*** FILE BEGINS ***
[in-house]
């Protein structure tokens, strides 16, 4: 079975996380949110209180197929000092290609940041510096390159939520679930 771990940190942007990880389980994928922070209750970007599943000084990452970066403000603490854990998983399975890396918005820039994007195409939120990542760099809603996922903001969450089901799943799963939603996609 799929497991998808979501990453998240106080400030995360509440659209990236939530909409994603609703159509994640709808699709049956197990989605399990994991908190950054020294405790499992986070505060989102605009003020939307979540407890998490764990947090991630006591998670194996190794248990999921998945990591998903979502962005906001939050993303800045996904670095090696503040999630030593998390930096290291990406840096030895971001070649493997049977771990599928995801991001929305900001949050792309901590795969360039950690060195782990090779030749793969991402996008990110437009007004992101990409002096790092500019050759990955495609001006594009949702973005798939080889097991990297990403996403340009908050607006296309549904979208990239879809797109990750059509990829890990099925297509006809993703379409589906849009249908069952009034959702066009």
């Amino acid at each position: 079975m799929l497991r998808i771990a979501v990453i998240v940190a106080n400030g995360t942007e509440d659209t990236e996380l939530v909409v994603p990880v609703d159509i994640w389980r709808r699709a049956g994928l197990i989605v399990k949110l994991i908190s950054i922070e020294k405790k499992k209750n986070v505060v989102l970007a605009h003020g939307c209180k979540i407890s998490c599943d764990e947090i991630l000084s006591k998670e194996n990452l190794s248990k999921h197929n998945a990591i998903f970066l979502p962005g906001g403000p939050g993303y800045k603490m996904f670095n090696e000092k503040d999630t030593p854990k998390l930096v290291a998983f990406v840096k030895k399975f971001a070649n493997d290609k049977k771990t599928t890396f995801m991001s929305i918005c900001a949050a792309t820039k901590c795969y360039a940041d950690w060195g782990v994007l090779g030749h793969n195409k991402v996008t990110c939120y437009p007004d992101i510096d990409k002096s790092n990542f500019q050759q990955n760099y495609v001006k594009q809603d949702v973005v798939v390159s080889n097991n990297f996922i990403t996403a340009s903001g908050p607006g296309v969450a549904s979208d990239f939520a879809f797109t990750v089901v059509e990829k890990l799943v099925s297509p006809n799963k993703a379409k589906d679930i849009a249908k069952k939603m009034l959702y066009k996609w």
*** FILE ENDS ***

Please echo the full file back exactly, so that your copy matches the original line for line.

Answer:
[in-house]
């Protein structure tokens, strides 16, 4: 079975996380949110209180197929000092290609940041510096390159939520679930 771990940190942007990880389980994928922070209750970007599943000084990452970066403000603490854990998983399975890396918005820039994007195409939120990542760099809603996922903001969450089901799943799963939603996609 799929497991998808979501990453998240106080400030995360509440659209990236939530909409994603609703159509994640709808699709049956197990989605399990994991908190950054020294405790499992986070505060989102605009003020939307979540407890998490764990947090991630006591998670194996190794248990999921998945990591998903979502962005906001939050993303800045996904670095090696503040999630030593998390930096290291990406840096030895971001070649493997049977771990599928995801991001929305900001949050792309901590795969360039950690060195782990090779030749793969991402996008990110437009007004992101990409002096790092500019050759990955495609001006594009949702973005798939080889097991990297990403996403340009908050607006296309549904979208990239879809797109990750059509990829890990099925297509006809993703379409589906849009249908069952009034959702066009």
């Amino acid at each position: 079975m799929l497991r998808i771990a979501v990453i998240v940190a106080n400030g995360t942007e509440d659209t990236e996380l939530v909409v994603p990880v609703d159509i994640w389980r709808r699709a049956g994928l197990i989605v399990k949110l994991i908190s950054i922070e020294k405790k499992k209750n986070v505060v989102l970007a605009h003020g939307c209180k979540i407890s998490c599943d764990e947090i991630l000084s006591k998670e194996n990452l190794s248990k999921h197929n998945a990591i998903f970066l979502p962005g906001g403000p939050g993303y800045k603490m996904f670095n090696e000092k503040d999630t030593p854990k998390l930096v290291a998983f990406v840096k030895k399975f971001a070649n493997d290609k049977k771990t599928t890396f995801m991001s929305i918005c900001a949050a792309t820039k901590c795969y360039a940041d950690w060195g782990v994007l090779g030749h793969n195409k991402v996008t990110c939120y437009p007004d992101i510096d990409k002096s790092n990542f500019q050759q990955n760099y495609v001006k594009q809603d949702v973005v798939v390159s080889n097991n990297f996922i990403t996403a340009s903001g908050p607006g296309v969450a549904s979208d990239f939520a879809f797109t990750v089901v059509e990829k890990l799943v099925s297509p006809n799963k993703a379409k589906d679930i849009a249908k069952k939603m009034l959702y066009k996609w």